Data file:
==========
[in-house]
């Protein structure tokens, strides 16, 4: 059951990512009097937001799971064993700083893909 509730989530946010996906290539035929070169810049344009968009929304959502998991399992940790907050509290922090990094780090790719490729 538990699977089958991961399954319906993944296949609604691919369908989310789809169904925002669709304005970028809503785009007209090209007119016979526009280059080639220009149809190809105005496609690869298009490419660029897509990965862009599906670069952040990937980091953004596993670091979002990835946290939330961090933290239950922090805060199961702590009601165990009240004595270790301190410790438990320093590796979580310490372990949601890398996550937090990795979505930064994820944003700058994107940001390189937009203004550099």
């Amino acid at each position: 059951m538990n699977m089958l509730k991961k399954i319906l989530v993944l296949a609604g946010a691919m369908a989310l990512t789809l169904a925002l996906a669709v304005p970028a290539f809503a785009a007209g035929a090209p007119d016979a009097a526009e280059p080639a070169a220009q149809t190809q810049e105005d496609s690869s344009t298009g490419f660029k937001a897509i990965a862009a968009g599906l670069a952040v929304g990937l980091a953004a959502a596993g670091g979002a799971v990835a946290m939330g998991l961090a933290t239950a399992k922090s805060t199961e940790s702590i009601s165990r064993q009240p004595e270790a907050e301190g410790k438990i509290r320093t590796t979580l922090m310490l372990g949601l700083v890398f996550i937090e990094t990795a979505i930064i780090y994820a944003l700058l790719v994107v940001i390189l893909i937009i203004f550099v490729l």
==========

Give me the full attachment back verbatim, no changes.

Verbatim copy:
[in-house]
């Protein structure tokens, strides 16, 4: 059951990512009097937001799971064993700083893909 509730989530946010996906290539035929070169810049344009968009929304959502998991399992940790907050509290922090990094780090790719490729 538990699977089958991961399954319906993944296949609604691919369908989310789809169904925002669709304005970028809503785009007209090209007119016979526009280059080639220009149809190809105005496609690869298009490419660029897509990965862009599906670069952040990937980091953004596993670091979002990835946290939330961090933290239950922090805060199961702590009601165990009240004595270790301190410790438990320093590796979580310490372990949601890398996550937090990795979505930064994820944003700058994107940001390189937009203004550099």
């Amino acid at each position: 059951m538990n699977m089958l509730k991961k399954i319906l989530v993944l296949a609604g946010a691919m369908a989310l990512t789809l169904a925002l996906a669709v304005p970028a290539f809503a785009a007209g035929a090209p007119d016979a009097a526009e280059p080639a070169a220009q149809t190809q810049e105005d496609s690869s344009t298009g490419f660029k937001a897509i990965a862009a968009g599906l670069a952040v929304g990937l980091a953004a959502a596993g670091g979002a799971v990835a946290m939330g998991l961090a933290t239950a399992k922090s805060t199961e940790s702590i009601s165990r064993q009240p004595e270790a907050e301190g410790k438990i509290r320093t590796t979580l922090m310490l372990g949601l700083v890398f996550i937090e990094t990795a979505i930064i780090y994820a944003l700058l790719v994107v940001i390189l893909i937009i203004f550099v490729l």